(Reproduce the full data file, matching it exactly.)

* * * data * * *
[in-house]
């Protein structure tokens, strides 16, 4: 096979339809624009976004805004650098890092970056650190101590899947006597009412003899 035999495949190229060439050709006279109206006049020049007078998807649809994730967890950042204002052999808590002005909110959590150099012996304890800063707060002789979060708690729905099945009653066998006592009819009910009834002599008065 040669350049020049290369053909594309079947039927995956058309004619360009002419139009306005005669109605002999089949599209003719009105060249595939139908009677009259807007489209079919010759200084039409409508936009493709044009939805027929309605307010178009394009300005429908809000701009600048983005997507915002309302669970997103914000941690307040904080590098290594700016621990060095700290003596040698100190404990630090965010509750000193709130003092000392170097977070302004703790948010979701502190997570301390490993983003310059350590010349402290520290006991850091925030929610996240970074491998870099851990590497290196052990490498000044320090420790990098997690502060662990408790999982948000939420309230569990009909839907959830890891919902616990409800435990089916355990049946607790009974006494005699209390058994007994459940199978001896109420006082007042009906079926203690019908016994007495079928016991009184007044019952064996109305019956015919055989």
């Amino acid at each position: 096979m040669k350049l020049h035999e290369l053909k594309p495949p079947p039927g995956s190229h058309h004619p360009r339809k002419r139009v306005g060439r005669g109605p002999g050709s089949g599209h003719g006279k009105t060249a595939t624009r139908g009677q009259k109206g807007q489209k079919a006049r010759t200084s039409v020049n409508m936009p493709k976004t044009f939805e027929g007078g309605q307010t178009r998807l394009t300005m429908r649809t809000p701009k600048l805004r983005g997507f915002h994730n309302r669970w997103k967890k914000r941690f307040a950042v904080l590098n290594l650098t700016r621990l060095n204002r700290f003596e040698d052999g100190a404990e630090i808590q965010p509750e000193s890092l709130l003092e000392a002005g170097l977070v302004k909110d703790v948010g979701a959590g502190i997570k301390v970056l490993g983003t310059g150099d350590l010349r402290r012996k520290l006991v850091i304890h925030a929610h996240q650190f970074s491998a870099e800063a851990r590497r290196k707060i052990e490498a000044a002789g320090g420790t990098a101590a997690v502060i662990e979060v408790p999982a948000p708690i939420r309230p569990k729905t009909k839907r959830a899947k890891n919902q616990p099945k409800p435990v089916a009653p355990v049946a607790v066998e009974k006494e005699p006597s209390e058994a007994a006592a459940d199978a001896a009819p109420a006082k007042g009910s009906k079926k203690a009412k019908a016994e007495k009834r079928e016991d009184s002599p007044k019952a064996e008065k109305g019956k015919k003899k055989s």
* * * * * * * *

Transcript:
[in-house]
């Protein structure tokens, strides 16, 4: 096979339809624009976004805004650098890092970056650190101590899947006597009412003899 035999495949190229060439050709006279109206006049020049007078998807649809994730967890950042204002052999808590002005909110959590150099012996304890800063707060002789979060708690729905099945009653066998006592009819009910009834002599008065 040669350049020049290369053909594309079947039927995956058309004619360009002419139009306005005669109605002999089949599209003719009105060249595939139908009677009259807007489209079919010759200084039409409508936009493709044009939805027929309605307010178009394009300005429908809000701009600048983005997507915002309302669970997103914000941690307040904080590098290594700016621990060095700290003596040698100190404990630090965010509750000193709130003092000392170097977070302004703790948010979701502190997570301390490993983003310059350590010349402290520290006991850091925030929610996240970074491998870099851990590497290196052990490498000044320090420790990098997690502060662990408790999982948000939420309230569990009909839907959830890891919902616990409800435990089916355990049946607790009974006494005699209390058994007994459940199978001896109420006082007042009906079926203690019908016994007495079928016991009184007044019952064996109305019956015919055989």
């Amino acid at each position: 096979m040669k350049l020049h035999e290369l053909k594309p495949p079947p039927g995956s190229h058309h004619p360009r339809k002419r139009v306005g060439r005669g109605p002999g050709s089949g599209h003719g006279k009105t060249a595939t624009r139908g009677q009259k109206g807007q489209k079919a006049r010759t200084s039409v020049n409508m936009p493709k976004t044009f939805e027929g007078g309605q307010t178009r998807l394009t300005m429908r649809t809000p701009k600048l805004r983005g997507f915002h994730n309302r669970w997103k967890k914000r941690f307040a950042v904080l590098n290594l650098t700016r621990l060095n204002r700290f003596e040698d052999g100190a404990e630090i808590q965010p509750e000193s890092l709130l003092e000392a002005g170097l977070v302004k909110d703790v948010g979701a959590g502190i997570k301390v970056l490993g983003t310059g150099d350590l010349r402290r012996k520290l006991v850091i304890h925030a929610h996240q650190f970074s491998a870099e800063a851990r590497r290196k707060i052990e490498a000044a002789g320090g420790t990098a101590a997690v502060i662990e979060v408790p999982a948000p708690i939420r309230p569990k729905t009909k839907r959830a899947k890891n919902q616990p099945k409800p435990v089916a009653p355990v049946a607790v066998e009974k006494e005699p006597s209390e058994a007994a006592a459940d199978a001896a009819p109420a006082k007042g009910s009906k079926k203690a009412k019908a016994e007495k009834r079928e016991d009184s002599p007044k019952a064996e008065k109305g019956k015919k003899k055989s």